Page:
RAF 315 (Polish) Squadron was one of 16 Polish squadrons in the Royal Air Force during World War Two. In Polish, they were Dywizjon Myśliwski "Dębliński". This nickname was in honour of the city of Deblin, where the Polish Air Force Academy was before the war.
On 21st January 1941, the Royal Air Force activated RAF 315 Squadron at RAF Acklington, Northumberland. The formation of this fighter squadron came through an agreement between the exiled Polish government and the United Kingdom. They first operated from RAF Speke, Liverpool under the command of Squadron leader HD Cooke.
The fighting Poles would remain active throughout the Second World War until 14th January 1947. Among the planes flown by RAF 303 Squadron were Hawker Hurricanes, Supermarine Spitfires, and North American Mustangs.
Polish Airmen at War
In July 1941, RAF 315 Squadron began flying Supermarine Spitfires from RAF Northolt, near London, claiming their first enemy planes over occupied France.
All I know is that fighting beside the Royal Air Force all through the war has been a gallant band of Polish airmen – the Polish Air Force. The crucible of war has fused those two forces – the Royal Air Force and the Polish Air Force – together. We have been comrades in arms and we shall remain comrades in peace.
Air Chief Marshal Sir Sholto Douglas. October 1945 visit to Warsaw.
RAF 315 Squadron at Ballyhalbert
On 6th July 1943, RAF 315 Squadron arrived at RAF Ballyhalbert, Co. Down under the command of Squadron Leader Jerzy Popławski. While there, they carried out operational training and flew convoy patrols.
On 14th August 1942, Polish Commander in Chief General Kazimierz Sosnkowski visited Ballyhalbert, Co. Down. On this Squadron Day, he presented medals to some of the airmen and Mass was said in one of the hangars. He met Polish pilots, watched a flying display, and presented the Cross of Virtuti Militari to Squadron Leader Sawicz, Flying Officer Blok, Squadron Leader Popawski, and Flying Officer Malczewski.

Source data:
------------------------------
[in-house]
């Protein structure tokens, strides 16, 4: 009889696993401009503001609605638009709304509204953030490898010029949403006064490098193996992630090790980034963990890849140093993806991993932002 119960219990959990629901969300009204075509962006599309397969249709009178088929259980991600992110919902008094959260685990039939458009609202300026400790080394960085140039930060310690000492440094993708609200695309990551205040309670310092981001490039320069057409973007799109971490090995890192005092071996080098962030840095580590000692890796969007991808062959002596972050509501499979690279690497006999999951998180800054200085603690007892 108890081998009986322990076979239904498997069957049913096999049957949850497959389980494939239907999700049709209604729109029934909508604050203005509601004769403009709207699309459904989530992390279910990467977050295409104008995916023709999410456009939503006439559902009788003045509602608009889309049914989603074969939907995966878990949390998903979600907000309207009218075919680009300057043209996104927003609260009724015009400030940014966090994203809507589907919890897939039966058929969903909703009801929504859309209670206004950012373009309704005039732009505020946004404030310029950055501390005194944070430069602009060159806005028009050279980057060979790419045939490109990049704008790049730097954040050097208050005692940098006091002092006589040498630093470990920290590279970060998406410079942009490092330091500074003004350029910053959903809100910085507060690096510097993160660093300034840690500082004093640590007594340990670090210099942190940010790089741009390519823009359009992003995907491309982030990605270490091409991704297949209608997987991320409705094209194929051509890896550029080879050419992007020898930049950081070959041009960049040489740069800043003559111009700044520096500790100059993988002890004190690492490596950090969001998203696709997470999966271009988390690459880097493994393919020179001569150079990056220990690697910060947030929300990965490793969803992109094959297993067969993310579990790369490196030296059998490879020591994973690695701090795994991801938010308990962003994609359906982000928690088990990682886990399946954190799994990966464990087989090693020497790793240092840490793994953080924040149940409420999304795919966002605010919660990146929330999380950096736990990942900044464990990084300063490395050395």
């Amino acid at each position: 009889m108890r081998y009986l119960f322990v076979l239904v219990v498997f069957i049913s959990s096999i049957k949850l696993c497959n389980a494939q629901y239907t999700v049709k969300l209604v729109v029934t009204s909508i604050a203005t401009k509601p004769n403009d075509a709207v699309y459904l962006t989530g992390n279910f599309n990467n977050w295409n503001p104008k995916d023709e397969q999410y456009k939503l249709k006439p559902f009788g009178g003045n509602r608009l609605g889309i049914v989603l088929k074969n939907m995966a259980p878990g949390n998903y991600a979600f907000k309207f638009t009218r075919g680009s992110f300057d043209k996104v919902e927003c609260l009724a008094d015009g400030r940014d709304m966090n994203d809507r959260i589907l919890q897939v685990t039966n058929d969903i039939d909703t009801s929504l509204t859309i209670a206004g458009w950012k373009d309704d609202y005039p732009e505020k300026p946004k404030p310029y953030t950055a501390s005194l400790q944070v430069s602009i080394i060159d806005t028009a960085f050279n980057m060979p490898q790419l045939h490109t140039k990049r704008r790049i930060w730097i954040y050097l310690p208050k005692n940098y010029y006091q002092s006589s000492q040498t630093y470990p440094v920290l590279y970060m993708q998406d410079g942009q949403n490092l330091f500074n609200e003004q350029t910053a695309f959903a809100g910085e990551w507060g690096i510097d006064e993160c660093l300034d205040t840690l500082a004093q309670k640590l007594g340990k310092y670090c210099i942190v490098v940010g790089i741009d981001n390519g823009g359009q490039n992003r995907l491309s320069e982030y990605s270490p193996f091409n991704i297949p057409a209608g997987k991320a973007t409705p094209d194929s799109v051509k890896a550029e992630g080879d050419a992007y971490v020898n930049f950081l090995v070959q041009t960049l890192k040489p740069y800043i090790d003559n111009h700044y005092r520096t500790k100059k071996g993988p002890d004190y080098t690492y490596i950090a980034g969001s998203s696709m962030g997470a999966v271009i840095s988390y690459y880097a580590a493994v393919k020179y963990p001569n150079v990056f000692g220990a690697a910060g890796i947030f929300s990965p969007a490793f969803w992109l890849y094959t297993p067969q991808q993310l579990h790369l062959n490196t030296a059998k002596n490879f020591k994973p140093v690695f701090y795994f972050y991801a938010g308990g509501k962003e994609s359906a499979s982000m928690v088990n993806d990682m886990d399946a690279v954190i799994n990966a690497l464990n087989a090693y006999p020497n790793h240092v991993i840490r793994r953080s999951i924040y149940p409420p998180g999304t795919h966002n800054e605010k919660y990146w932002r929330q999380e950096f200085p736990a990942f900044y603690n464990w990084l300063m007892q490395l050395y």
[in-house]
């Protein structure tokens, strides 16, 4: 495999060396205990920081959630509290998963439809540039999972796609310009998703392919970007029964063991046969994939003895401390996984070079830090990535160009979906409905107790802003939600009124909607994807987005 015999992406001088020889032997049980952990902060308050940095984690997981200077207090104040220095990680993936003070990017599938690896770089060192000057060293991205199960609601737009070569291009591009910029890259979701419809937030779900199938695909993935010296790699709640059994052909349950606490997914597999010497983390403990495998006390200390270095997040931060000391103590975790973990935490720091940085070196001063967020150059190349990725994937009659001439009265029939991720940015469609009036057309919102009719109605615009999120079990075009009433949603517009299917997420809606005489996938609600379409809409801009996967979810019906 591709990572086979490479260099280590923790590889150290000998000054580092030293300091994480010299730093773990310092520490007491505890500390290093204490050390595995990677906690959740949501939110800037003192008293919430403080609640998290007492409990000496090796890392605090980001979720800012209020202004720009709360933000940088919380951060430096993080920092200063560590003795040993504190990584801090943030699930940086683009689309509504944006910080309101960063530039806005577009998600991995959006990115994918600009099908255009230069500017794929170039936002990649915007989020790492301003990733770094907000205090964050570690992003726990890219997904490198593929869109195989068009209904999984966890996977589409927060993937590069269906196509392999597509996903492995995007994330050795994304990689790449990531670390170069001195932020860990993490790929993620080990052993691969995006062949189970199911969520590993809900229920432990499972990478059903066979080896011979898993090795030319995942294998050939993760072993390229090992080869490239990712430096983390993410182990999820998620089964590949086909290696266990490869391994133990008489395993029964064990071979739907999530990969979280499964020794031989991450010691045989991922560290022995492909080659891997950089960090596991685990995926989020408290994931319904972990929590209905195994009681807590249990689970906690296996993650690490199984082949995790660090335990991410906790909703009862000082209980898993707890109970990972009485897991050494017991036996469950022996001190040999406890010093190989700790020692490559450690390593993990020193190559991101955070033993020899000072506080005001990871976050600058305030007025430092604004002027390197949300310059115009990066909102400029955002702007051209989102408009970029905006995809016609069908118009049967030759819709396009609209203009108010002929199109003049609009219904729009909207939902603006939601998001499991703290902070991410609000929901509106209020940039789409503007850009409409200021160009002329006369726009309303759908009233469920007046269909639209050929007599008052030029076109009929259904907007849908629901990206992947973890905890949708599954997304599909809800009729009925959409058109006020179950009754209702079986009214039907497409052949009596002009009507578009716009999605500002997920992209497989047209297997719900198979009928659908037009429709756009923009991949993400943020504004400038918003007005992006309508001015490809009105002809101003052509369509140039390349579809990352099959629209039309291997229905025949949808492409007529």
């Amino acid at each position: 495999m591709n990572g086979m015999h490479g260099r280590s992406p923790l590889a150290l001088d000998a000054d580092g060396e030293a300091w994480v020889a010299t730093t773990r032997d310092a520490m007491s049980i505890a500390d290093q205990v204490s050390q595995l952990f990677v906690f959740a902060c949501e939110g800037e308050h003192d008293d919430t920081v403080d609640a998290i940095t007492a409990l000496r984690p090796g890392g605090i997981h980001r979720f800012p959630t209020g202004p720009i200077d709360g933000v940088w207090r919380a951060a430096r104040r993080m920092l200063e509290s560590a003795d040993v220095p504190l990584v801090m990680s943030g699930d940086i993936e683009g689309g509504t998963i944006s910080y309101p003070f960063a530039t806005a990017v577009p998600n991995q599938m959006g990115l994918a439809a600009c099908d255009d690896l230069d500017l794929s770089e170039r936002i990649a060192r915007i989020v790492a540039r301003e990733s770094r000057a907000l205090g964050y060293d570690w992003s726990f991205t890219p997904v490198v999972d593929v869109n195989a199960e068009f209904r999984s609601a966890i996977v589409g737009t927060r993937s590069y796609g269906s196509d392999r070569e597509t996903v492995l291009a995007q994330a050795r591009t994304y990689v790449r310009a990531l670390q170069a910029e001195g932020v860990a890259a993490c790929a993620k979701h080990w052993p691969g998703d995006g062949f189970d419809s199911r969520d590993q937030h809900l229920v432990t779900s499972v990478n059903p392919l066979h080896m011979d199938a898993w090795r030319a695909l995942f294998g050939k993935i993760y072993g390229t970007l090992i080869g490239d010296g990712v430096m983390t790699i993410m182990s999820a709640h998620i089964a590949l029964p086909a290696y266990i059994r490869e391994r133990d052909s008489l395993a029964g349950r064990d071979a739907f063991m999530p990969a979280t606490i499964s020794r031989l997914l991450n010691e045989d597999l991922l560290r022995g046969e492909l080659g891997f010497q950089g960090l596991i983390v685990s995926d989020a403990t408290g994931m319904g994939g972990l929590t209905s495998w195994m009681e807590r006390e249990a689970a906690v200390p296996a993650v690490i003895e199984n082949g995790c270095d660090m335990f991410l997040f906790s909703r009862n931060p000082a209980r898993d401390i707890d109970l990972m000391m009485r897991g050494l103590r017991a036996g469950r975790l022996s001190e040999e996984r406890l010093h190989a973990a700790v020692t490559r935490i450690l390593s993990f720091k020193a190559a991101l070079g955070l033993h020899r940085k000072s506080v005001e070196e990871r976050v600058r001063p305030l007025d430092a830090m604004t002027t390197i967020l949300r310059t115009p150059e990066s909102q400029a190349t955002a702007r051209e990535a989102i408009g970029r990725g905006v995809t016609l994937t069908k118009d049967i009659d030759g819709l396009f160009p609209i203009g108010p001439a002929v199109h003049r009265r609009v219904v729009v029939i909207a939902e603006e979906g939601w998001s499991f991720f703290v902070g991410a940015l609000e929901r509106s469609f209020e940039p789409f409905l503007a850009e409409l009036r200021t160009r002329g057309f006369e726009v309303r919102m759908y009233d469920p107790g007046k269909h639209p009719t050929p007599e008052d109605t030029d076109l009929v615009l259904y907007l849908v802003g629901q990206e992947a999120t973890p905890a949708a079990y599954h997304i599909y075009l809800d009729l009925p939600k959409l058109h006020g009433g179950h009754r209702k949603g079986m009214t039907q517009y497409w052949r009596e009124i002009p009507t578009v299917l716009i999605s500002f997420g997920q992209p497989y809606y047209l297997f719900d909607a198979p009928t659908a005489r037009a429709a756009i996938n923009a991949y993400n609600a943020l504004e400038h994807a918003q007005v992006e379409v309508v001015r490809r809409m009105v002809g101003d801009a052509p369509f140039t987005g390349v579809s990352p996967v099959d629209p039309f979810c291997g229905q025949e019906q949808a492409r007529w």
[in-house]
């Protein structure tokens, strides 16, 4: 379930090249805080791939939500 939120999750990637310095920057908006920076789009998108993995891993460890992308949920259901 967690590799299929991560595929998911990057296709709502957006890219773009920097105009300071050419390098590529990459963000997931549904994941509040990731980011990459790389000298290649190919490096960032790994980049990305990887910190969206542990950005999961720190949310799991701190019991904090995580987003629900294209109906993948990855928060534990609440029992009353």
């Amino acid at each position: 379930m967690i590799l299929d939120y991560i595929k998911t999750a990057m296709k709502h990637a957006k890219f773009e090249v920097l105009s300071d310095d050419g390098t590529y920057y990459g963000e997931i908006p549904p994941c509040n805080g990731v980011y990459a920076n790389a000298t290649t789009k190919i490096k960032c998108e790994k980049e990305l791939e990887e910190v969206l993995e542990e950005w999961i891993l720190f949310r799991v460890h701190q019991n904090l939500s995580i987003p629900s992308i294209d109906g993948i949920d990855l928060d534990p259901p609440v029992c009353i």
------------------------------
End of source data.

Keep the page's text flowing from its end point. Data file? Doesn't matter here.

On 11th September 1943, three Supermarine Spitfires took off from the Ballyhalbert airfield in the hands of men from RAF 315 Squadron. The Polish airmen were Flight Sergeant Kolek, Flight Sergeant Zygmund, and Warrant Officer Grondowski. The three planes were on a practise formation flight.
They lost sight of each other in bad weather over Co. Antrim and all three Spitfires came down. Grondowski came down near Plantation House, Lisburn, Co. Antrim, Kolek crashed near Ballyutoag, Templepatrick, Co. Antrim, and Zygmund survived his crash at Glengormley, Co. Antrim. Warrant Officer Grondowski and Sergeant Kolek’s graves are in Ballycran Beg Churchyard, near Ballyhalbert, Co. Down.
The War's End
After leaving Northern Ireland on 13th November 1943, the Polish airmen would see action on D-Day, as well as across Europe until the war’s end. Despite their heroic achievements, RAF 315 Squadron was not part of the London Victory Parade in 1946. Morale decreased in all the Polish Squadrons due to the treatment of Poland by other Allied nations.
Today, the people of Northern Ireland and the United Kingdom show much more appreciation to the Polish fighter pilots. The men of RAF 315 Squadron were not the only Poles based in Northern Ireland. Throughout the war, 15 Polish men died in Ulster and their graves lie scattered across the province. In June 2018, Ards and North Down Borough Council put forward a proposal for a memorial to the Polish airmen based in Northern Ireland. Unveiled on 18th November 2018, it stands in the War Memorial Garden at Court Square, Newtownards, Co. Down.
Thank you to Wilhelm Ratuszynski for permission to use these photos. Please visit Polish Squadrons Remembered for more from the visit of General Sosnkowski to Ballyhalbert.